Friday, October 06, 2017 1:00 am
In thinking about the issue of athletes (and, now, others) kneeling in protest, I would like to offer a different perspective than the one currently being espoused by the leader of our country and many of his supporters.
Throughout history, “taking a knee” has traditionally and inherently been a sign of respect and humility. People kneel to pray, they kneel to express grief, they kneel to beg forgiveness, they kneel to receive an honor, they kneel to show honor. Could it be, then, that the athletes who kneel during the national anthem are not showing disrespect for flag and country but rather, deep respect for both while, at the same time, acknowledging that the benefits of this great nation do not yet extend to all of its citizens equally?
If the athletes intended to disrespect the flag and the nation it represents, they could turn their backs or raise a middle finger. They do neither. Instead, they kneel in silent, respectful protest, like a flag at half-staff to signal that our beloved country is in danger.
Former football fan
I cannot understand what the NFL is trying to prove. All this rebellion about the national anthem. Do they believe that what they did was wonderful? I know we have the freedom to protest, but I am wondering: What does this prove?
In a way, the president was correct. Where can they play football, which is a game, and make millions of dollars if not for what our military has done for this nation? What other nation would even allow them to protest, let alone mock what our national anthem stands for?
There are many ways to protest, but I think this was a very poorly chosen way. Not only will the other sports follow, but soon you will see even high schoolers protesting just like the pros. I would be embarrassed to even show up at family gatherings and tell my relatives thank you for saving our nation so I can rebel against what you did for me so I can make millions and I am sorry you got shot up and have trouble getting around.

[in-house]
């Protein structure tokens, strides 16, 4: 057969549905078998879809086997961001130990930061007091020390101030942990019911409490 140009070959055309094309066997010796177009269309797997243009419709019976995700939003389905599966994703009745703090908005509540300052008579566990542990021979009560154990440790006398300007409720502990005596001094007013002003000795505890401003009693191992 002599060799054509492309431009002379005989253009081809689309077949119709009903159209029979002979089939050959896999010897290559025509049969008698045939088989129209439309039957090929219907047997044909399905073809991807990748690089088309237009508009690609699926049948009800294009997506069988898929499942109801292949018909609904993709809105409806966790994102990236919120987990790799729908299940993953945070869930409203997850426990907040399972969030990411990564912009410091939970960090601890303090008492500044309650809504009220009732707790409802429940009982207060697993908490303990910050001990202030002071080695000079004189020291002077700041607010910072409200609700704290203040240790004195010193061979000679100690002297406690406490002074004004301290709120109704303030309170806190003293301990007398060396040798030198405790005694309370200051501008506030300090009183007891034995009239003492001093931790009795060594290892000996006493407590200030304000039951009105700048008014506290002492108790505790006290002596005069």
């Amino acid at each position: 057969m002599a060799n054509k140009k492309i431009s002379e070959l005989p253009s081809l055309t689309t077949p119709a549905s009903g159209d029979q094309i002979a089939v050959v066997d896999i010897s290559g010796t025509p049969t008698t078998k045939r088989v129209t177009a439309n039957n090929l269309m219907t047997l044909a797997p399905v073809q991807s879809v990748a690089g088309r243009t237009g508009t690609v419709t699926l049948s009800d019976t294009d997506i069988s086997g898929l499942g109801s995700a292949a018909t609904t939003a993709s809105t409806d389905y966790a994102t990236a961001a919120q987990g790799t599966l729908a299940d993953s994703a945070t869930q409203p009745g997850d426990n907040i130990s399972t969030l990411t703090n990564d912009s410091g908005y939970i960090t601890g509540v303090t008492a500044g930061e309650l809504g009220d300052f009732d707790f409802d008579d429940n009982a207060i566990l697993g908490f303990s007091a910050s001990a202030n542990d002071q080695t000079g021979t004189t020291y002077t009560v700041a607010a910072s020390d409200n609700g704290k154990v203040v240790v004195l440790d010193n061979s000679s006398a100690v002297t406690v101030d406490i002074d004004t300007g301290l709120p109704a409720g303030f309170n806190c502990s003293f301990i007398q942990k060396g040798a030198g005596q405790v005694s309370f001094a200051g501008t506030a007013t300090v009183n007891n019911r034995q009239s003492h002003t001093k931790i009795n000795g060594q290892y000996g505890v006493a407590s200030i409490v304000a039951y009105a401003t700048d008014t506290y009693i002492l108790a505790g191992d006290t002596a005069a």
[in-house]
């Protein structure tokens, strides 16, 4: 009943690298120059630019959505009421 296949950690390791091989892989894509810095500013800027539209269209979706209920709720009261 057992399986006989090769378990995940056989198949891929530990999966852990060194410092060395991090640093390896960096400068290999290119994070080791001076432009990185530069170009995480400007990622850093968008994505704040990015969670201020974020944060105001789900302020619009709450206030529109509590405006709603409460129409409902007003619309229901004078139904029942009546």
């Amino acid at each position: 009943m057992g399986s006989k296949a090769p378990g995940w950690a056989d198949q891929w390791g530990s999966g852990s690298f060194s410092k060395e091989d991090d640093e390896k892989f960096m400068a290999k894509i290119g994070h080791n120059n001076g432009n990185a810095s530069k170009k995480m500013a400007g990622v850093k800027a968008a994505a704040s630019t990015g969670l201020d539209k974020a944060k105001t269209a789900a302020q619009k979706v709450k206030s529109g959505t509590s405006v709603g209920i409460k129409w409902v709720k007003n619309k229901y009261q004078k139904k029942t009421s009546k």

I know this nation is not perfect and I do not think you could find one that will fit all of your needs and wants, either. I have followed sports most of my life but I am saying now that I am done with football and any other sport that follows what is going on.
Rokita has demonstrated how to drain the swamp
Todd Rokita has never been the favorite of the establishment. And that's why I'm supporting him for United States Senate.
When he was secretary of state, he fought voter fraud by passing photo ID laws despite members of both parties telling him not to. He took on members of his own party, fighting for redistricting reform to put term limits on career politicians. As a result, the political elites drew him out of his congressional district.
As a candidate for Senate, Rokita is running on a campaign pledge to defeat the elite. He supports term limits, no budget no pay, and a permanent lobbying ban for members of Congress. That would be a good start to help drain the swamp in Washington, D.C.
If you're looking for the candidate who doesn't just say he'll take on the establishment but has actually done it, Todd Rokita is your guy.
Rebutting guest columns is difficult because of space limitations. Christopher Guerin, however, president of the Fort Wayne Redevelopment Commission, makes it easy by giving us this single sentence in a Sept. 21 column attacking Jason Arp, a fellow commissioner:
“Mr. Arp would have us believe that companies making campaign contributions are receiving special treatment and buying influence in the city's bidding and contracting activities.”
Would have us believe, indeed.